Tuesday, February 13, 2007

Shades of Racism

An interesting shift in the conversation around Barack Obama’s presidential bid. At first, we saw a lot of this – “Is the country ready for a black President?” Ready? What does that mean? I know when I ask the kids if they are ready, it means do you have you shoes and jackets on so we can go. What would it mean to be ready for a black President?

Of course, it’s really a dodge. What those who ask the question really mean is “Are there enough bigots in this country who would vote against someone who has dark skin that he has no chance of winning?” It’s a classic move right out of the Reagan book of veiled racism. When Reagan used to talk about “welfare queens” everyone in America knew what color those folks were supposed to be (even if the overwhelming majority of folks on public assistance happened to be white). The idea was that overt racism was no longer acceptable, so we needed coded ways to be racist so that we could claim to not really be racist.

Why were they asking whether the country was ready? The idea was to say “I don’t want a black President” without saying it because I’m not saying I’m not ready, I’m simply asking if those other bigots are. What’s the issue with a seemingly fair question?

Think back one presidential cycle. What was the central topic of debate? Is Howard Dean electable? The worst thing you can say about a Democrat is not that he isn’t prepared for the job, not that he doesn’t have the brains or experience, not that he’s (gasp) a liberal. No, it’s that he isn’t electable.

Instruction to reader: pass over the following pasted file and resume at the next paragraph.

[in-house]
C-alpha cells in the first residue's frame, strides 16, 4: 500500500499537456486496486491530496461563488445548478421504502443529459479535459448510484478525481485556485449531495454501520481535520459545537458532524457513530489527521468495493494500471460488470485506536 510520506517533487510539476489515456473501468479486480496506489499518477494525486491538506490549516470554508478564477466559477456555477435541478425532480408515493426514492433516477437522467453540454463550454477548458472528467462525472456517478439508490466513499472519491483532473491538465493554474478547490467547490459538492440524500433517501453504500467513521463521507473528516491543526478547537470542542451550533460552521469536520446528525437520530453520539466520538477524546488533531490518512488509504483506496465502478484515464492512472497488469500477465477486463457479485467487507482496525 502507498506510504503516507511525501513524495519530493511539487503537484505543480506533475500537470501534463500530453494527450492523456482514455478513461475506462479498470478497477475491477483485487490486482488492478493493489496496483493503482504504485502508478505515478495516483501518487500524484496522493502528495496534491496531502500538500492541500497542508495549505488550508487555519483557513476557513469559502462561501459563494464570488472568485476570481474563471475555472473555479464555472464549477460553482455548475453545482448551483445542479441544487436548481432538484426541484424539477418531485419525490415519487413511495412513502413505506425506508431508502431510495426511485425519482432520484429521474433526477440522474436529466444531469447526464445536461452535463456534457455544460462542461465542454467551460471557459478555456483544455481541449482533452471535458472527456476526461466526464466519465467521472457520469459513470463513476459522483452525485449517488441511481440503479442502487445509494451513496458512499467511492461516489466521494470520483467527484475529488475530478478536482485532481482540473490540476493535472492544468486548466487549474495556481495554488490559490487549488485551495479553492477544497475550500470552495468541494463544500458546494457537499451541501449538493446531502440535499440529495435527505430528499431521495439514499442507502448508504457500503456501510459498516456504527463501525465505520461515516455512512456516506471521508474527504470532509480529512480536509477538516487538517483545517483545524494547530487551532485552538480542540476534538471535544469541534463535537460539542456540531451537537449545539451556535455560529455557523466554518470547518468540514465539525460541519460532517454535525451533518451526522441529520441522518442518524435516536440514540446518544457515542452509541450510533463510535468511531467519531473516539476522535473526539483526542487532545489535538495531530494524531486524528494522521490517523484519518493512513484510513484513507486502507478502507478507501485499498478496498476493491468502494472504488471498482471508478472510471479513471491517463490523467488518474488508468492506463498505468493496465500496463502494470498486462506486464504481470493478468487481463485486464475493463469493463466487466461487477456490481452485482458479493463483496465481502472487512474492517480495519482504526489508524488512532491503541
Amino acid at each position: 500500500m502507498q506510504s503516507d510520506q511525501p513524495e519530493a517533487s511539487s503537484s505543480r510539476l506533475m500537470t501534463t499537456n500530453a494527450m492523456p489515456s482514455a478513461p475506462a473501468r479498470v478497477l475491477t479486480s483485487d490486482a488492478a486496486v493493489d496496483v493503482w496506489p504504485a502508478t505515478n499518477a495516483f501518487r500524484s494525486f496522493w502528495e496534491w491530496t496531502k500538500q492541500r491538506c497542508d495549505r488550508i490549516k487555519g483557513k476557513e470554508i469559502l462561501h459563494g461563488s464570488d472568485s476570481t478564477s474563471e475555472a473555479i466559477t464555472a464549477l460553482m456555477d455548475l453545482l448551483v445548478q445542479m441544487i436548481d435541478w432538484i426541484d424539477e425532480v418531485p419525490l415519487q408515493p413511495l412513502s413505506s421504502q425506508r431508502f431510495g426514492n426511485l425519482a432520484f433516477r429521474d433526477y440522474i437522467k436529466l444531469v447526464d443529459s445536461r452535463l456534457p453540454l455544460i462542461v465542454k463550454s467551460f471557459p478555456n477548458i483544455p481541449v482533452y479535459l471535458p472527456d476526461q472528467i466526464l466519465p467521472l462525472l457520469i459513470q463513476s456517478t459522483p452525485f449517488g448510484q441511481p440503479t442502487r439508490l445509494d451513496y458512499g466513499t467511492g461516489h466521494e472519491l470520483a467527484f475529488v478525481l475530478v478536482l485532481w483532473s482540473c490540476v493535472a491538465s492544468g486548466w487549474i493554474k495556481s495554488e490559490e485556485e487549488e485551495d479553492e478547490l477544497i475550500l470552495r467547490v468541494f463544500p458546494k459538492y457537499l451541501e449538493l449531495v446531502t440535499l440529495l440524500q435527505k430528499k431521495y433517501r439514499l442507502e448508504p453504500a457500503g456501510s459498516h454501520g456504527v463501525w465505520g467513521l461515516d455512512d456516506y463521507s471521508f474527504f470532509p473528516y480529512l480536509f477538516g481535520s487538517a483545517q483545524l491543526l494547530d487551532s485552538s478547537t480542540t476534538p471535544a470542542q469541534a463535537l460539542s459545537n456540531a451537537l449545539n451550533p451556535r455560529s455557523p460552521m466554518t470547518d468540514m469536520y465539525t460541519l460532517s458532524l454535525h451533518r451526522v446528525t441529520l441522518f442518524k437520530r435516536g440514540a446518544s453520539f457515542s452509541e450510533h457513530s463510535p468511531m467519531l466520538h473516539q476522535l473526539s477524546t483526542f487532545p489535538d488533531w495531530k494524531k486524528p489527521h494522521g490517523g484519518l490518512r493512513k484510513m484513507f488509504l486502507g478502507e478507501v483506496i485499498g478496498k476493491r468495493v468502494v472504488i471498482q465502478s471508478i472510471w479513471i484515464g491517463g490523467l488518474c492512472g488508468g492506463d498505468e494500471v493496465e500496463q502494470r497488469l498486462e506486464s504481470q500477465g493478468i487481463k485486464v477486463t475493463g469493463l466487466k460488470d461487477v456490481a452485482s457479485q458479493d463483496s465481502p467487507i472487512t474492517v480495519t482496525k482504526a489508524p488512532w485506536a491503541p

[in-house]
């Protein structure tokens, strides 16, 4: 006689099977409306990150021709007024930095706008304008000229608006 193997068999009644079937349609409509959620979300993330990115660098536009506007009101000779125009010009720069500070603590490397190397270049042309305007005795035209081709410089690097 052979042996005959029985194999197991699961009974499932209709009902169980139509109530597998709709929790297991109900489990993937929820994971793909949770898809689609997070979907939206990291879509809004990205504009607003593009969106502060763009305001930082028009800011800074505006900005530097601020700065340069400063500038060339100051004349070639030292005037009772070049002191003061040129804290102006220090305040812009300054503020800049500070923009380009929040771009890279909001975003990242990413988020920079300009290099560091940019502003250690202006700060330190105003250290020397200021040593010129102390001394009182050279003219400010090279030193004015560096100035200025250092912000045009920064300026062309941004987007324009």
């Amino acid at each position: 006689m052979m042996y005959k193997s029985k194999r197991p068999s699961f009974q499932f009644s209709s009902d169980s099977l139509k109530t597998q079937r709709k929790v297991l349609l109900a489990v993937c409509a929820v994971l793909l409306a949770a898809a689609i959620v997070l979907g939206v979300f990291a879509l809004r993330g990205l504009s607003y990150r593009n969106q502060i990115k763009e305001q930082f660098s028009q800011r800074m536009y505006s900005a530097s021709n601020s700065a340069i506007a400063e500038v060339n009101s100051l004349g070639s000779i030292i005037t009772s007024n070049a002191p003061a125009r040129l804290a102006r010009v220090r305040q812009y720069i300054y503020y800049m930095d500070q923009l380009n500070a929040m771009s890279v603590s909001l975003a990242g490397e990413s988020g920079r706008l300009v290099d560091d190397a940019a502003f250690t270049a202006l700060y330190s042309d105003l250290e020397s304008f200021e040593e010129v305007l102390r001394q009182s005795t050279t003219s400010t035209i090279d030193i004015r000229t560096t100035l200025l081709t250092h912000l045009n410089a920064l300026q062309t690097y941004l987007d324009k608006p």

[Aside: They always throw a gratuitous McGovern reference in there claiming that he lost 49 states because he was an anti-war liberal. Strange how everyone conveniently forgets that part of the reason he lost was a campaign of Republican dirty tricks so heinous that it got the President removed from office. But, of course, using the intelligence apparatus of the US government to undermine the Democrats is mere triviality.]

The “Is the country ready for a black President?” line is a simple tactic to put the same albatross around the neck of a promising rising star that they used to clobber the last one.

But then the strangest thing happened. It wasn’t working. Surmise unsupported by any data – the show 24 has completely mainstreamed the idea of a smart, strong, black President. Fox, of all networks, may have been Senator Obama’s campaign’s best friend here. Whatever the reason, the “He can’t win, he’s balck” scare tactic didn’t have legs.

So, if you can’t beat him in one direction, go the other way. If his being black isn’t going to hurt him, try to smack him with not being black enough. This was a desperation tactic thrown out at the end of the Senate campaign where Obama wiped the floor with wacko Alan Keyes. Here you had one black candidate getting routed by another, so what is the obvious slam – he’s not really black. Well, he apparently is a pretty good basketball player, so we can’t use that stereotype. Hmmm. His father is African, not African-American. There it is. He isn’t a descendent of slaves, so that means he’s not a real black man. AND his mother is white and god knows no one in the black community has ancestors who are white. So there it is. If his blackness won’t destroy his candidacy, we’ll see if his lack of blackness will.

Man, these people are pathetic.